Saudi Arabia’s net foreign assets rose in May, reversing three months of declines.
The stockpile climbed by about SAR3bn ($800m) to reach $445bn, according to a monthly report from the Saudi Arabian Monetary Authority on Sunday.
Officials have said a cumulative decline of more than $47bn in March and April was mainly due to a $40bn transfer from the central bank to the sovereign wealth fund, intended to support investments abroad to take advantage of market turmoil during the coronavirus pandemic.
With reserves at the lowest in almost a decade, the world’s largest oil exporter has tried to rein in spending at home as it faces a double crisis from the outbreak and a major decline in energy revenue.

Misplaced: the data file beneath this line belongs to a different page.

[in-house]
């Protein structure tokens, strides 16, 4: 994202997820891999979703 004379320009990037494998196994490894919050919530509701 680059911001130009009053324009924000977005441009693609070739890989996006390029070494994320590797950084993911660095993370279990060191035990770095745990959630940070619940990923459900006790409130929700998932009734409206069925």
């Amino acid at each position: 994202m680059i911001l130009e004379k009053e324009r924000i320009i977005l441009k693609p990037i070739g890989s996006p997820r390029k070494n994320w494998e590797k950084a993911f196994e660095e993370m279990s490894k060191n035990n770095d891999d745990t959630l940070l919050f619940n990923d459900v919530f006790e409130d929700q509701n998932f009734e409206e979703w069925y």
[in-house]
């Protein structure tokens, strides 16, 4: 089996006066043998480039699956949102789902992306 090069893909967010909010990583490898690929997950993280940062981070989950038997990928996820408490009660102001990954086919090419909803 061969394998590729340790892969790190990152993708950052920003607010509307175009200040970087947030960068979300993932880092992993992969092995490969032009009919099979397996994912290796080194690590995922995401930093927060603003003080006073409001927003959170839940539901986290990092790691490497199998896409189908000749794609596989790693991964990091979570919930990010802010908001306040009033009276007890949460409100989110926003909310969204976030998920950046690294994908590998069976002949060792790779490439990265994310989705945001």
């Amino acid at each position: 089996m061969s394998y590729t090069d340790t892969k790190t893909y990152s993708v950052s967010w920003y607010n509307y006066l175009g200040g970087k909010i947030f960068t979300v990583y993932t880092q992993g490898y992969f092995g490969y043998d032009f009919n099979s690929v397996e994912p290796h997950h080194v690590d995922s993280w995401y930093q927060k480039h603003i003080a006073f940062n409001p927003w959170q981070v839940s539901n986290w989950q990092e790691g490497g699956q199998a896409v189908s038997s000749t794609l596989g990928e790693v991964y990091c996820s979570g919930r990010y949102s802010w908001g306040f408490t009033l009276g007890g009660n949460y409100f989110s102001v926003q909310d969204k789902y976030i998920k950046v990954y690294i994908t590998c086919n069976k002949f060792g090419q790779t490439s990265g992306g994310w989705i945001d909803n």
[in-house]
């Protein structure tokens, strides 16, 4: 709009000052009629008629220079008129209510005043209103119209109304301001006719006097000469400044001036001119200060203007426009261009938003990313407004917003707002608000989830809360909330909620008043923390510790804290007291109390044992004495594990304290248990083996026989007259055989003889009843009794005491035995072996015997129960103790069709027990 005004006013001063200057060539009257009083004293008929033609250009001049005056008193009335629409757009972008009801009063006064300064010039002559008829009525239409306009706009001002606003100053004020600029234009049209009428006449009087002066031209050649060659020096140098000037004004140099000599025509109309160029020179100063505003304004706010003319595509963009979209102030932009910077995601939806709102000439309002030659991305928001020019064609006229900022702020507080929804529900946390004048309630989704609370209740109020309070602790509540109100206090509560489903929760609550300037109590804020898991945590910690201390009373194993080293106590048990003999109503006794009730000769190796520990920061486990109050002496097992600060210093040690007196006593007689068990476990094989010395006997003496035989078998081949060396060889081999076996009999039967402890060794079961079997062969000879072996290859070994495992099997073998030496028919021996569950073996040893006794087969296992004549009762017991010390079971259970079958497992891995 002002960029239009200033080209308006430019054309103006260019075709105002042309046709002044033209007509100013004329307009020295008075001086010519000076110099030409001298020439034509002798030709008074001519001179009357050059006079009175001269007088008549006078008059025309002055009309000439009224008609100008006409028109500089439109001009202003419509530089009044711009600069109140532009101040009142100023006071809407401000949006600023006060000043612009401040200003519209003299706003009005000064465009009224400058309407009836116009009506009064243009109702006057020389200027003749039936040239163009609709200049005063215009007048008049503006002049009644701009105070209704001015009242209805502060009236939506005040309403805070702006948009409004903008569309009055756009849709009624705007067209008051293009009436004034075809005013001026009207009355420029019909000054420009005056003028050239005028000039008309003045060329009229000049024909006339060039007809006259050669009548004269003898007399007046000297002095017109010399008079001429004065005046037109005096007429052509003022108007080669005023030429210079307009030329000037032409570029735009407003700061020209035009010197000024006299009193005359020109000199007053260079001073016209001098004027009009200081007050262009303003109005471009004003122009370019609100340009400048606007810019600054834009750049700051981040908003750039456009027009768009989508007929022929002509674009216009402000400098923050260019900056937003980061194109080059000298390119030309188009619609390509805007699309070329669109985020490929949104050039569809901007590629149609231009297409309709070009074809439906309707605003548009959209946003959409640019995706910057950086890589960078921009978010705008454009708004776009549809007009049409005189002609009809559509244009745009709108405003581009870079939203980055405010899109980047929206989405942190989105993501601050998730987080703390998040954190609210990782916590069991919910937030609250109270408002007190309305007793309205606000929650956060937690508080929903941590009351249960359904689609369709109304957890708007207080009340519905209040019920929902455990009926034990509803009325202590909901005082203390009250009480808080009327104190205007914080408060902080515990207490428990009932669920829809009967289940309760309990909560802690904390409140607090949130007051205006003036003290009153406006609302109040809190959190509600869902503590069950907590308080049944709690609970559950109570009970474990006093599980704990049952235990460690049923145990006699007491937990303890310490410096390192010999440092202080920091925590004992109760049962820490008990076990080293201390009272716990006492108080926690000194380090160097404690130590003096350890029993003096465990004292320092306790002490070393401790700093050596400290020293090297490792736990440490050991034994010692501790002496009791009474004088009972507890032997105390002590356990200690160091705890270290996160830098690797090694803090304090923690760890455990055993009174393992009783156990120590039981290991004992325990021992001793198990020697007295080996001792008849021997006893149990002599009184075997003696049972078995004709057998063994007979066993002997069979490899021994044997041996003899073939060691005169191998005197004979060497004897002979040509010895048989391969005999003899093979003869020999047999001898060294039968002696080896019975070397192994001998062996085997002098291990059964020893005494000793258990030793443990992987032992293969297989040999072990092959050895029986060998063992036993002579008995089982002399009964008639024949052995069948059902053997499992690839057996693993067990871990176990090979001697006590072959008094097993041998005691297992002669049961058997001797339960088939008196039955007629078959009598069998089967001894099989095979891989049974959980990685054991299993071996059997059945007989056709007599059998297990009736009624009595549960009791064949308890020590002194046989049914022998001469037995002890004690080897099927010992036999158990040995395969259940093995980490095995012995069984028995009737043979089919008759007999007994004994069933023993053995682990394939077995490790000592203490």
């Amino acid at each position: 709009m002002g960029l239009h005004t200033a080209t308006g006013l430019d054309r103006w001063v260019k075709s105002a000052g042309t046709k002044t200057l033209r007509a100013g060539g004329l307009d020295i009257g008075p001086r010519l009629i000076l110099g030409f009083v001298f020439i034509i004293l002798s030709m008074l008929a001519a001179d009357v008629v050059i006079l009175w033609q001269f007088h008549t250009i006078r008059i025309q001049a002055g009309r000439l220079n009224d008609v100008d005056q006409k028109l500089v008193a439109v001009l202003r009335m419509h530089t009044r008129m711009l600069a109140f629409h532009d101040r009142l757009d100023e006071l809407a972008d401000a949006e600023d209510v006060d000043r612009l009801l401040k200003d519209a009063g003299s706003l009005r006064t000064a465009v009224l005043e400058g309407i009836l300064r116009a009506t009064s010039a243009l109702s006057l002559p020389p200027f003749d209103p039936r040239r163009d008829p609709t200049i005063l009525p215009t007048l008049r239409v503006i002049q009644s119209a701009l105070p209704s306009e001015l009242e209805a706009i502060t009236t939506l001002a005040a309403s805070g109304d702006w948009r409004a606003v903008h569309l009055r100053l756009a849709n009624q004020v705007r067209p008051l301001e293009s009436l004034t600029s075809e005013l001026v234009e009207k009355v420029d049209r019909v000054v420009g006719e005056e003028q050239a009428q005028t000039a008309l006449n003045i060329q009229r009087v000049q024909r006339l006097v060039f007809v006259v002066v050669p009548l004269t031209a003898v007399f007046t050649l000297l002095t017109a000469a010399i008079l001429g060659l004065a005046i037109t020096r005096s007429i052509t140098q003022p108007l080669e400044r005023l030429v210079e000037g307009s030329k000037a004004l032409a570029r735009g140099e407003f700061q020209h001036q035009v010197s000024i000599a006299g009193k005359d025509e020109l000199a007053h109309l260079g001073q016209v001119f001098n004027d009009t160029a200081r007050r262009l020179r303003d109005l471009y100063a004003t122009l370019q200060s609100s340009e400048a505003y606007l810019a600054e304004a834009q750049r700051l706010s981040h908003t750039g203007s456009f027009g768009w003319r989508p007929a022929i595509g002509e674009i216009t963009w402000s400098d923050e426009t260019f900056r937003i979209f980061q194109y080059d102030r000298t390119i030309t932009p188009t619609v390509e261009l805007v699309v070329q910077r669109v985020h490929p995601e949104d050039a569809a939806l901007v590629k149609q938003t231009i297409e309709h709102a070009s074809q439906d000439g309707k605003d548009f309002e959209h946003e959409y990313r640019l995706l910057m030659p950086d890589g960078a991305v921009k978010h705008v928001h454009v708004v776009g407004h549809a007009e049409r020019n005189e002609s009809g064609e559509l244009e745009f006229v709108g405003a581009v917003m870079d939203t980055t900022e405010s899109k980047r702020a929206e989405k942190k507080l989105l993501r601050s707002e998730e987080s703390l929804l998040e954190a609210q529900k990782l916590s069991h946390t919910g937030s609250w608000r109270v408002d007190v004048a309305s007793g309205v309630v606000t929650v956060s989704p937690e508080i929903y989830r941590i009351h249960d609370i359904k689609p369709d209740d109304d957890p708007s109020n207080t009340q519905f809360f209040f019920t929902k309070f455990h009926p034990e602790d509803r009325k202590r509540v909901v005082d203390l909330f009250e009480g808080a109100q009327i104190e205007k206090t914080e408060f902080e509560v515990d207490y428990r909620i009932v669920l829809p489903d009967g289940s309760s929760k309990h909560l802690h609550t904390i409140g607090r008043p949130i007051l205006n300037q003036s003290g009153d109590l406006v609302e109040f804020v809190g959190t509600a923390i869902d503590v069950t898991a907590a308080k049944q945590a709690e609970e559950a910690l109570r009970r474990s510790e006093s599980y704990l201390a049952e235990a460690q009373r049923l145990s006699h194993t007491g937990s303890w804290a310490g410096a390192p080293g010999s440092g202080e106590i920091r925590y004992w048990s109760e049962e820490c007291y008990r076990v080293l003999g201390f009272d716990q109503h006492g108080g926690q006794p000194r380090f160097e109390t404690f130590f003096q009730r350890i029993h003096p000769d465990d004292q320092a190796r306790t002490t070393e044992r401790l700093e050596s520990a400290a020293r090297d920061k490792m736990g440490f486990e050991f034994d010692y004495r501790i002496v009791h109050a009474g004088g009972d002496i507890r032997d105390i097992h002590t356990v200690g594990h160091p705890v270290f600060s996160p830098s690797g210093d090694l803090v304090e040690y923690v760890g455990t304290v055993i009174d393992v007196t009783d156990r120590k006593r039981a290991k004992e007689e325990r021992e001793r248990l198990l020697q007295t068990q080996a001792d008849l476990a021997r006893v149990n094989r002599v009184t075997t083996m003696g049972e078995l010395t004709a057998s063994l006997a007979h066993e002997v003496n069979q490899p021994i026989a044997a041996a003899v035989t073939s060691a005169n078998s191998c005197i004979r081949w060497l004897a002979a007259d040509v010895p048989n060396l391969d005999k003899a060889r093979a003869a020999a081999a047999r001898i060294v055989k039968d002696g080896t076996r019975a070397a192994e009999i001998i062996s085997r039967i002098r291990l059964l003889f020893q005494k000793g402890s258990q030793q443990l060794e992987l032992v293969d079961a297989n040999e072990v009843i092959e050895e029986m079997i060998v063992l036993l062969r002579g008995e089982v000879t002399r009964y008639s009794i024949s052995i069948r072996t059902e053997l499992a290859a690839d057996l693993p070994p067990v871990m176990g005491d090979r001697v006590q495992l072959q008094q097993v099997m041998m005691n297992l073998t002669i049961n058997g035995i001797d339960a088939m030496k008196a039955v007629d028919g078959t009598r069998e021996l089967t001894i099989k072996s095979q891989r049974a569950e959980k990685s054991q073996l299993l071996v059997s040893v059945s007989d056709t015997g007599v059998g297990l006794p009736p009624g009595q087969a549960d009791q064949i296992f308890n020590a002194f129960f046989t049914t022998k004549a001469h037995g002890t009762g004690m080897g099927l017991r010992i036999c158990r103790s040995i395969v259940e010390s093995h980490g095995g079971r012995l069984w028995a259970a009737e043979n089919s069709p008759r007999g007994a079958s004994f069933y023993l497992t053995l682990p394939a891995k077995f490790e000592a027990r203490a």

The government, which counted on crude for over 60 per cent of its income this year, is now contending with oil output cuts and prices well below its break-even level.
The International Monetary Fund sees Saudi Arabia’s economy contracting 6.8 per cent this year.
The recent increase in oil prices has given officials slightly more breathing space, though the output cuts will result in less of a boost to public finances.
Global benchmark Brent crude rose nearly 40 per cent in May from April, and has traded at over $40 a barrel this month – still far short of the $76.10 the IMF estimates Saudi Arabia needs to balance its budget.